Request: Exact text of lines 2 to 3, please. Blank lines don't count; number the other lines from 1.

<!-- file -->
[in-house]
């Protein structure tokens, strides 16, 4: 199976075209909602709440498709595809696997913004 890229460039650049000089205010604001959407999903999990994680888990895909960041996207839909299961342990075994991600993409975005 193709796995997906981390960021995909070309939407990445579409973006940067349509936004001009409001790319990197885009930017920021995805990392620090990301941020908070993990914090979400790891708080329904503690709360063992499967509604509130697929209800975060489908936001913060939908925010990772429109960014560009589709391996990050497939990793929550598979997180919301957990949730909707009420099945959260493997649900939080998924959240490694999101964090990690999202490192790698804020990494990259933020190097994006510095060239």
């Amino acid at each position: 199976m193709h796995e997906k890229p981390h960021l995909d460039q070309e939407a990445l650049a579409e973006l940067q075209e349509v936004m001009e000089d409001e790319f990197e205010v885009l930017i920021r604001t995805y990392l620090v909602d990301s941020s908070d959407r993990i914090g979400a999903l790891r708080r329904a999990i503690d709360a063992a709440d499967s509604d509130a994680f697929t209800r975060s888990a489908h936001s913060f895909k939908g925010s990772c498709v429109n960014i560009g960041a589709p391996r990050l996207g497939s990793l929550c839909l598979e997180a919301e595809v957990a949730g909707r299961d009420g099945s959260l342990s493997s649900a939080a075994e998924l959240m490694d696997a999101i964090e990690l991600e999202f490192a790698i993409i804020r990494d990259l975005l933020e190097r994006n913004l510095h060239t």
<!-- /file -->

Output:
């Protein structure tokens, strides 16, 4: 199976075209909602709440498709595809696997913004 890229460039650049000089205010604001959407999903999990994680888990895909960041996207839909299961342990075994991600993409975005 193709796995997906981390960021995909070309939407990445579409973006940067349509936004001009409001790319990197885009930017920021995805990392620090990301941020908070993990914090979400790891708080329904503690709360063992499967509604509130697929209800975060489908936001913060939908925010990772429109960014560009589709391996990050497939990793929550598979997180919301957990949730909707009420099945959260493997649900939080998924959240490694999101964090990690999202490192790698804020990494990259933020190097994006510095060239």
């Amino acid at each position: 199976m193709h796995e997906k890229p981390h960021l995909d460039q070309e939407a990445l650049a579409e973006l940067q075209e349509v936004m001009e000089d409001e790319f990197e205010v885009l930017i920021r604001t995805y990392l620090v909602d990301s941020s908070d959407r993990i914090g979400a999903l790891r708080r329904a999990i503690d709360a063992a709440d499967s509604d509130a994680f697929t209800r975060s888990a489908h936001s913060f895909k939908g925010s990772c498709v429109n960014i560009g960041a589709p391996r990050l996207g497939s990793l929550c839909l598979e997180a919301e595809v957990a949730g909707r299961d009420g099945s959260l342990s493997s649900a939080a075994e998924l959240m490694d696997a999101i964090e990690l991600e999202f490192a790698i993409i804020r990494d990259l975005l933020e190097r994006n913004l510095h060239t």